Why 'The Exorcist' remains peerless in horror, 50 years after release

'The Exorcist' placed horror in the middle of everyday life


The year that The Exorcist came out―1973―was strange, to say the least. The US was failing to come to terms with the trauma of the 1960s and early 1970s―the breaking of American traditions with the Vietnam War, the advent of the counterculture, and the adoption of an alternative approach to just about everything from science to religion and, most importantly, cinema. The 1960s finally brought the curtain down on ‘Old Hollywood’. No longer were stars ruling the roost; relative unknowns like Roman Polanski and Dennis Hopper were now defining the zeitgeist.

Amongst the younger crop, The Exorcist’s director, William Friedkin, generated great interest for a host of reasons. He had won an Oscar for best director for The French Connection (1971), and could not care less for authority, a trait that did not win him any favours with the big Hollywood studios.

Friedkin’s decision to adapt William Peter Blatty’s book, The Exorcist, made instant news, and one of the reasons could be the genre―horror―which was not one that A-listers gravitated to. While there had been a few exceptions―like Polanski’s Rosemary’s Baby (1968)―horror was still largely seen as ‘B film’. You had the stereotypical serial killer (M, 1931), monster (Creature from the Black Lagoon, 1954) or zombie (Night of the Living Dead, 1968).

The Exorcist placed horror in the middle of everyday life―a mysterious entity possesses Regan (Linda Blair), a teen girl. Her mother, Chris (Ellen Burstyn), seeks the help of two priests―Father Merrin (Max von Sydow) and Father Karras (Jason Miller). Friedkin’s decision to “root the picture in time, recent time” enabled the audience to have realistic and rational perceptions of what was happening to the seemingly innocent Regan. It made The Exorcist homely and the horror, sensationalistic.

Horror had long been a dicey genre because of the difficulty in suspending the audience’s disbelief, but The Exorcist spun this around in unimaginable ways. For starters, it introduced the supernatural as a part of real life and, therefore, something that could happen to anyone. Secondly, it brought to fore the fear that modern science might not be able to offer a cure, which convinced the viewer of the impending doom. With such thoughts firmly enmeshed, Friedkin turned the screws―Regan’s vile physical appearance, the projectile vomit, the infamous spider crawl on the staircase. It left the audience scared and scarred. Reports of requests for exorcisms and strange behaviour at cinema viewings only spread the film’s fame. With The Exorcist, horror became real. The devil was scary, but scarier was the realisation: Could God abandon you?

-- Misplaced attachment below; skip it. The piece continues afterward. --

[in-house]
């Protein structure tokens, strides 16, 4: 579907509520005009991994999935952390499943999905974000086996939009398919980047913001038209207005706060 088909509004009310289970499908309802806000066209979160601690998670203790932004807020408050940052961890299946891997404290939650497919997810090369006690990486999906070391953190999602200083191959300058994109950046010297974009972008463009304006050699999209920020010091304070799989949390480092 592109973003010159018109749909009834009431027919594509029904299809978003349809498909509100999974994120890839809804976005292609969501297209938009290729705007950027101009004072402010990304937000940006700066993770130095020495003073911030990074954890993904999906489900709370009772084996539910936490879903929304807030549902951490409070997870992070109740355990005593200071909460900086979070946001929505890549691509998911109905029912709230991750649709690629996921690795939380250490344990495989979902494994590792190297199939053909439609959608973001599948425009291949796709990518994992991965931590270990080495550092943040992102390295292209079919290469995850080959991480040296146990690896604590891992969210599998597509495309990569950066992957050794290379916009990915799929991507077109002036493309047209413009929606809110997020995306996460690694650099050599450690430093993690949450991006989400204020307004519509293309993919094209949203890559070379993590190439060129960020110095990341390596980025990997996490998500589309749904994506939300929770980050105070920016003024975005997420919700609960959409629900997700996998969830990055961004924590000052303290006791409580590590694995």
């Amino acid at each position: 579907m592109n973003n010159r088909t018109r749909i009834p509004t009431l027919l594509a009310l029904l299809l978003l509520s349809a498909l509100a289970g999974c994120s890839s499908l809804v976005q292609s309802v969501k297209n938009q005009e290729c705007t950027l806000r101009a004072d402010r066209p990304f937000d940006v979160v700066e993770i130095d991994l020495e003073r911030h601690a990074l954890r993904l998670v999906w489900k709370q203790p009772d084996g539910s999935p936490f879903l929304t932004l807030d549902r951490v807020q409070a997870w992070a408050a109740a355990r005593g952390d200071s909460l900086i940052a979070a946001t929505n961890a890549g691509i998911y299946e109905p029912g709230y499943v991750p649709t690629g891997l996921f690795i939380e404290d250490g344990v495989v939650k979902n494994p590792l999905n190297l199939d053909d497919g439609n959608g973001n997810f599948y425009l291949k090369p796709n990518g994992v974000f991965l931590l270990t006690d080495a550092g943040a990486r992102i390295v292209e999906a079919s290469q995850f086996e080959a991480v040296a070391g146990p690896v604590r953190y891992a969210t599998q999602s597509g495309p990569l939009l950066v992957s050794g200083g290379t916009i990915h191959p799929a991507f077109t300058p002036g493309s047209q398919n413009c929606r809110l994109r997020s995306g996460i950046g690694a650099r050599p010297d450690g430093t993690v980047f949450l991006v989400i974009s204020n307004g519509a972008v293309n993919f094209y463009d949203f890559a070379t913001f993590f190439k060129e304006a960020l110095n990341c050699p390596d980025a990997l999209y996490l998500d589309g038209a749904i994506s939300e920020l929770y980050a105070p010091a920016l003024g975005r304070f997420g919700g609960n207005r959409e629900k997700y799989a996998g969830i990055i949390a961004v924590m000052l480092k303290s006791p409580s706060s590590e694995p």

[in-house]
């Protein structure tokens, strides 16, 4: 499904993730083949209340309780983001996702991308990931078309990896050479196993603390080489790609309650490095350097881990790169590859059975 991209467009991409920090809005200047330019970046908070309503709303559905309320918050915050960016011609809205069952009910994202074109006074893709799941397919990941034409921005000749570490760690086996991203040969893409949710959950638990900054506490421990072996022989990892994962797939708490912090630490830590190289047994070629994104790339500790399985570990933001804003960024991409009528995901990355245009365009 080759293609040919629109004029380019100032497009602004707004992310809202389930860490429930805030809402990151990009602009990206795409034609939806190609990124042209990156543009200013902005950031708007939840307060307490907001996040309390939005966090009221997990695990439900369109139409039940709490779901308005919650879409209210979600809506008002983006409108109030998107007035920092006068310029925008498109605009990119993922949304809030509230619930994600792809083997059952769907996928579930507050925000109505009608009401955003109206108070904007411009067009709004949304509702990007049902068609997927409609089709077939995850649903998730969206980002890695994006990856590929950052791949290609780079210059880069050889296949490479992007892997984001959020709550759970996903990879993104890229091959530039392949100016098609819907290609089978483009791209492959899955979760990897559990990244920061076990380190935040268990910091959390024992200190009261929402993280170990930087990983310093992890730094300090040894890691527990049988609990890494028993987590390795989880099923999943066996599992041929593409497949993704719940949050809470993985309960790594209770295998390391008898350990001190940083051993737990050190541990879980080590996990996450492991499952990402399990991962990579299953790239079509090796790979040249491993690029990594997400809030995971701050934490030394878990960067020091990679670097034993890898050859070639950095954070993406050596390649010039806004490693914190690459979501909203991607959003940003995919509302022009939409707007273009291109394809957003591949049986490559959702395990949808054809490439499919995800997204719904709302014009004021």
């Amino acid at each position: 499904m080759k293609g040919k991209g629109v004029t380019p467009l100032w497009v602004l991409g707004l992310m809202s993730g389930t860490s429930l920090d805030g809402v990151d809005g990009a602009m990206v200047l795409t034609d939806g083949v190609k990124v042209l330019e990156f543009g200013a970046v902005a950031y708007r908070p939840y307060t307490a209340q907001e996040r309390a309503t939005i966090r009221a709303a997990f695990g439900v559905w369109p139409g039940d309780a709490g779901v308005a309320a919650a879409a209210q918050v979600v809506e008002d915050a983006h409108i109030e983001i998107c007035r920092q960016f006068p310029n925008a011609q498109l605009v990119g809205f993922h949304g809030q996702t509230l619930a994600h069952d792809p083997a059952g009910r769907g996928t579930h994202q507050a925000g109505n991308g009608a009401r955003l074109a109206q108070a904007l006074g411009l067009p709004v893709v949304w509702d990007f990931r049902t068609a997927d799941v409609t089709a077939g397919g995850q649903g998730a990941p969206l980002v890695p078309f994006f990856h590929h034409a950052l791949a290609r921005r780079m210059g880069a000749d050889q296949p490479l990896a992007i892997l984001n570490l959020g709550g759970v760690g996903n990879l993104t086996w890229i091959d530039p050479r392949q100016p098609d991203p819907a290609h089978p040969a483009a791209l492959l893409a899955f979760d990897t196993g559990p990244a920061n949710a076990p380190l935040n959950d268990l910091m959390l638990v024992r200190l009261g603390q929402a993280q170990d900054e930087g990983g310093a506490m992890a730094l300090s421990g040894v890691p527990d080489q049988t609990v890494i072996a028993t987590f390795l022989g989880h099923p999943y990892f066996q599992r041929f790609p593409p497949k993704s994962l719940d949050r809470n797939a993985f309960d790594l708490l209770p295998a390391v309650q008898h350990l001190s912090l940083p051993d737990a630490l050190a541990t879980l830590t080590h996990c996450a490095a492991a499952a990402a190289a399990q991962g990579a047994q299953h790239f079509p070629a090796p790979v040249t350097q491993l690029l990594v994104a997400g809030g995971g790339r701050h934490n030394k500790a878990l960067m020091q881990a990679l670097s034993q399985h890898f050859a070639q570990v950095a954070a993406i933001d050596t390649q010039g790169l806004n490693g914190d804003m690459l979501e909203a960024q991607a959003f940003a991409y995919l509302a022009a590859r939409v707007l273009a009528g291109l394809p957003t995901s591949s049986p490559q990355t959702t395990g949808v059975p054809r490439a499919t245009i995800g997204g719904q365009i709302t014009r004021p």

Over the years, The Exorcist’s influence and impact can be seen in the genre. David Cronenberg came into his own with Shivers (1975) and Rabid (1977). Richard Donner’s supernatural thriller The Omen (1976) was probably the classiest Exorcist copy yet. Steven Spielberg’s Jaws (1975) reinvented the genre. Ridley Scott’s Alien (1979) took some of the best elements of The Exorcist to an entirely new level. Closer home, the film remains the greatest inspiration for Ram Gopal Varma, who rejuvenated the Hindi horror genre with his seminal Bhoot (2003). There have been multiple films on the same theme, but William Friedkin’s unnerving masterpiece remains peerless five decades later.

Gautam Chintamani is a film historian and author of the best-selling Dark Star: The Loneliness of Being Rajesh Khanna